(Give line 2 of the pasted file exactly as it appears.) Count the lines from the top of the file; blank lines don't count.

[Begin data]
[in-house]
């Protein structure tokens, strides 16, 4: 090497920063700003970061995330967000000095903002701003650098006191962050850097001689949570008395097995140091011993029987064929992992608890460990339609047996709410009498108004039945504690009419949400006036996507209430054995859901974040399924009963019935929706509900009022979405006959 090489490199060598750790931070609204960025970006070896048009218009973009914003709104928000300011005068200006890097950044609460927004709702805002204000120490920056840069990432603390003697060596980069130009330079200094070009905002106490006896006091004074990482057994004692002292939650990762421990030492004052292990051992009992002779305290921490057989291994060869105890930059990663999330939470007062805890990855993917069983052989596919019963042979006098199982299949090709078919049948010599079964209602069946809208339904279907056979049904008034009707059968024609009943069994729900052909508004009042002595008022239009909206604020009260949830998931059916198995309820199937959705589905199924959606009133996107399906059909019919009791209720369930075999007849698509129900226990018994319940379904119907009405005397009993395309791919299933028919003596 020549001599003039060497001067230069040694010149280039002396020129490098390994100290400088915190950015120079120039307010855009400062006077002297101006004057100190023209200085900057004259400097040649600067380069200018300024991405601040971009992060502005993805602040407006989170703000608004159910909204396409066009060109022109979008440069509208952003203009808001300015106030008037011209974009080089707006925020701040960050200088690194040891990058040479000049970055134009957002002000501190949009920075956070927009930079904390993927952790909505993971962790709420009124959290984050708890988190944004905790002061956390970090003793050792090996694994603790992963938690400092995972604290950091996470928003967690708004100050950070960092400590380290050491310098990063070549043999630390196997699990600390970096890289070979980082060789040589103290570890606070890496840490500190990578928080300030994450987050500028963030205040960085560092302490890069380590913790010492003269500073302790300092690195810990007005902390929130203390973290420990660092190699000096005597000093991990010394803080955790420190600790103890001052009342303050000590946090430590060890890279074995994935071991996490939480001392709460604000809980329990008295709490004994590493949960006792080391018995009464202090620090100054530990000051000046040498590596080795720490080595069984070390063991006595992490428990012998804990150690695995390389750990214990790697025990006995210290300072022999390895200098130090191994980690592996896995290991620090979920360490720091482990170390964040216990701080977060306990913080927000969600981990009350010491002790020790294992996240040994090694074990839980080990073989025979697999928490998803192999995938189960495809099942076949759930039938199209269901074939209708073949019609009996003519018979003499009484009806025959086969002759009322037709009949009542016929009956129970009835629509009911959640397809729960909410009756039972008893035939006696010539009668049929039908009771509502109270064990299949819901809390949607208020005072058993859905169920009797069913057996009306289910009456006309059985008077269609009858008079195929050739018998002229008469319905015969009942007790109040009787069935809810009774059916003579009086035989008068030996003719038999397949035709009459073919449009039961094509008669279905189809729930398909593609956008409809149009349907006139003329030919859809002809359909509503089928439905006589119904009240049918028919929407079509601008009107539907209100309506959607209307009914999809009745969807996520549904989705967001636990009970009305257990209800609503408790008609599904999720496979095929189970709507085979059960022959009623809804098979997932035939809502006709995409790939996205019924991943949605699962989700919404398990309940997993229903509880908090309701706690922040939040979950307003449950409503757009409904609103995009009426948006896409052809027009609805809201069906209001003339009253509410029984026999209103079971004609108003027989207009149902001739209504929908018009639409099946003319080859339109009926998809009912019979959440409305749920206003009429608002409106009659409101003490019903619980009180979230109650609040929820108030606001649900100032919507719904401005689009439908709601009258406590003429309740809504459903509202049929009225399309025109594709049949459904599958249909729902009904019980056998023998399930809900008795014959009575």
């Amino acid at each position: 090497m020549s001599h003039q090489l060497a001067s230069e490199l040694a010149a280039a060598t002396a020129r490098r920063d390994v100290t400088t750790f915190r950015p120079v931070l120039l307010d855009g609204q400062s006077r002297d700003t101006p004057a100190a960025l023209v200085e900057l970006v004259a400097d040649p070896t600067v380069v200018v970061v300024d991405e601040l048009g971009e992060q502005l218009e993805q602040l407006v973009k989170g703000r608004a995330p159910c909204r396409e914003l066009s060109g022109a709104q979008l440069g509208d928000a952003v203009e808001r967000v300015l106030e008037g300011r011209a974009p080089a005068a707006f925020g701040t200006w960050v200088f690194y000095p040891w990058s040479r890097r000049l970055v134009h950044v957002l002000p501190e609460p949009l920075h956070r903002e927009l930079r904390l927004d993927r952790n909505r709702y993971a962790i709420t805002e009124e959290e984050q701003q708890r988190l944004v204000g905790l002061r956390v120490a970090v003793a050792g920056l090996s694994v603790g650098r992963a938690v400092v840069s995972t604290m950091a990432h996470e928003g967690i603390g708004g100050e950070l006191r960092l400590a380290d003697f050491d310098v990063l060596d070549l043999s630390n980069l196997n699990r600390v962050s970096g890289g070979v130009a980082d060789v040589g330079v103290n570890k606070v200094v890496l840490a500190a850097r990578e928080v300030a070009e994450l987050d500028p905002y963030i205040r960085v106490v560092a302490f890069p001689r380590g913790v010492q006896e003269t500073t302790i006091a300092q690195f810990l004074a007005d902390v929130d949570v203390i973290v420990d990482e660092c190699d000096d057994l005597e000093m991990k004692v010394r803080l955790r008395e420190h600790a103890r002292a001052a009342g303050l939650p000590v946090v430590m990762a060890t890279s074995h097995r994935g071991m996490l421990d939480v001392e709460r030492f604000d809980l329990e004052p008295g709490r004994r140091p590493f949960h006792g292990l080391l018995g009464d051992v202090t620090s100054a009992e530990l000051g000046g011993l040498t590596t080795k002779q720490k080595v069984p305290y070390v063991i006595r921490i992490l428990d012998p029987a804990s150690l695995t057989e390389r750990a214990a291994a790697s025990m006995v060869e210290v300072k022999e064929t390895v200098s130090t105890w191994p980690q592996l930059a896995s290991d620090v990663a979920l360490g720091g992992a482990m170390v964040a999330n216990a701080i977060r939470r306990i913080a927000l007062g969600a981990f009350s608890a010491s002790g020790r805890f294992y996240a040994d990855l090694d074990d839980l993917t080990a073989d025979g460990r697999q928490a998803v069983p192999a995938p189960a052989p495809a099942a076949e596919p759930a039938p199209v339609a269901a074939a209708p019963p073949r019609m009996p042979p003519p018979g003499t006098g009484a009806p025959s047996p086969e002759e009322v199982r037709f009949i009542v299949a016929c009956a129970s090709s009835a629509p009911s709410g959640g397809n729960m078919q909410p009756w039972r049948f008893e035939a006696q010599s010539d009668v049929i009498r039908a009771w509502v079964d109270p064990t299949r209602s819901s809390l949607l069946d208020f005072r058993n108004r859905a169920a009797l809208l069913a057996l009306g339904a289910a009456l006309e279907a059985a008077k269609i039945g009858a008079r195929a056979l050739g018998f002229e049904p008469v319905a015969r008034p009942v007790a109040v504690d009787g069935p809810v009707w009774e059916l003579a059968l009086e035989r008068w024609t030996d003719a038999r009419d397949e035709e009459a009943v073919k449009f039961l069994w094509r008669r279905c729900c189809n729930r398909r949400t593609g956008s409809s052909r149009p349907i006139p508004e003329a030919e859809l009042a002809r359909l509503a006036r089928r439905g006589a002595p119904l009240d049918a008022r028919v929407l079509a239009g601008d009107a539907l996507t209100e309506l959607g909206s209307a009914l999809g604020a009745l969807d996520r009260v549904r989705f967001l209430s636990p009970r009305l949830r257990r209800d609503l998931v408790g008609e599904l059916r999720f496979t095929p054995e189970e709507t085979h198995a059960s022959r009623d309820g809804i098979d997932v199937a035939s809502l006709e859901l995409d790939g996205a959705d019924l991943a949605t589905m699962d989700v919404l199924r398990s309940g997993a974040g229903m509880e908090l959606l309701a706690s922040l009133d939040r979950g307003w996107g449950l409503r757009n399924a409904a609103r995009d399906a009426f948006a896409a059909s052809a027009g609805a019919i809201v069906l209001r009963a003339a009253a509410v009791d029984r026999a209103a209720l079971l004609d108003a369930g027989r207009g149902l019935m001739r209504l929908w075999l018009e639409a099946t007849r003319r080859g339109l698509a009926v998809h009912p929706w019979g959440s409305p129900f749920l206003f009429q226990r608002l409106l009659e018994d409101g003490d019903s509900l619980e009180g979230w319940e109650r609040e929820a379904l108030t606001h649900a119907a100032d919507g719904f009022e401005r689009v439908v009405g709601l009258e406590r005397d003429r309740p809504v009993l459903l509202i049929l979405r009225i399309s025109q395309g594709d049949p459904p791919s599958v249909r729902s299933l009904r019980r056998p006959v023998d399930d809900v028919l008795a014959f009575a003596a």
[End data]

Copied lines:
């Protein structure tokens, strides 16, 4: 090497920063700003970061995330967000000095903002701003650098006191962050850097001689949570008395097995140091011993029987064929992992608890460990339609047996709410009498108004039945504690009419949400006036996507209430054995859901974040399924009963019935929706509900009022979405006959 090489490199060598750790931070609204960025970006070896048009218009973009914003709104928000300011005068200006890097950044609460927004709702805002204000120490920056840069990432603390003697060596980069130009330079200094070009905002106490006896006091004074990482057994004692002292939650990762421990030492004052292990051992009992002779305290921490057989291994060869105890930059990663999330939470007062805890990855993917069983052989596919019963042979006098199982299949090709078919049948010599079964209602069946809208339904279907056979049904008034009707059968024609009943069994729900052909508004009042002595008022239009909206604020009260949830998931059916198995309820199937959705589905199924959606009133996107399906059909019919009791209720369930075999007849698509129900226990018994319940379904119907009405005397009993395309791919299933028919003596 020549001599003039060497001067230069040694010149280039002396020129490098390994100290400088915190950015120079120039307010855009400062006077002297101006004057100190023209200085900057004259400097040649600067380069200018300024991405601040971009992060502005993805602040407006989170703000608004159910909204396409066009060109022109979008440069509208952003203009808001300015106030008037011209974009080089707006925020701040960050200088690194040891990058040479000049970055134009957002002000501190949009920075956070927009930079904390993927952790909505993971962790709420009124959290984050708890988190944004905790002061956390970090003793050792090996694994603790992963938690400092995972604290950091996470928003967690708004100050950070960092400590380290050491310098990063070549043999630390196997699990600390970096890289070979980082060789040589103290570890606070890496840490500190990578928080300030994450987050500028963030205040960085560092302490890069380590913790010492003269500073302790300092690195810990007005902390929130203390973290420990660092190699000096005597000093991990010394803080955790420190600790103890001052009342303050000590946090430590060890890279074995994935071991996490939480001392709460604000809980329990008295709490004994590493949960006792080391018995009464202090620090100054530990000051000046040498590596080795720490080595069984070390063991006595992490428990012998804990150690695995390389750990214990790697025990006995210290300072022999390895200098130090191994980690592996896995290991620090979920360490720091482990170390964040216990701080977060306990913080927000969600981990009350010491002790020790294992996240040994090694074990839980080990073989025979697999928490998803192999995938189960495809099942076949759930039938199209269901074939209708073949019609009996003519018979003499009484009806025959086969002759009322037709009949009542016929009956129970009835629509009911959640397809729960909410009756039972008893035939006696010539009668049929039908009771509502109270064990299949819901809390949607208020005072058993859905169920009797069913057996009306289910009456006309059985008077269609009858008079195929050739018998002229008469319905015969009942007790109040009787069935809810009774059916003579009086035989008068030996003719038999397949035709009459073919449009039961094509008669279905189809729930398909593609956008409809149009349907006139003329030919859809002809359909509503089928439905006589119904009240049918028919929407079509601008009107539907209100309506959607209307009914999809009745969807996520549904989705967001636990009970009305257990209800609503408790008609599904999720496979095929189970709507085979059960022959009623809804098979997932035939809502006709995409790939996205019924991943949605699962989700919404398990309940997993229903509880908090309701706690922040939040979950307003449950409503757009409904609103995009009426948006896409052809027009609805809201069906209001003339009253509410029984026999209103079971004609108003027989207009149902001739209504929908018009639409099946003319080859339109009926998809009912019979959440409305749920206003009429608002409106009659409101003490019903619980009180979230109650609040929820108030606001649900100032919507719904401005689009439908709601009258406590003429309740809504459903509202049929009225399309025109594709049949459904599958249909729902009904019980056998023998399930809900008795014959009575």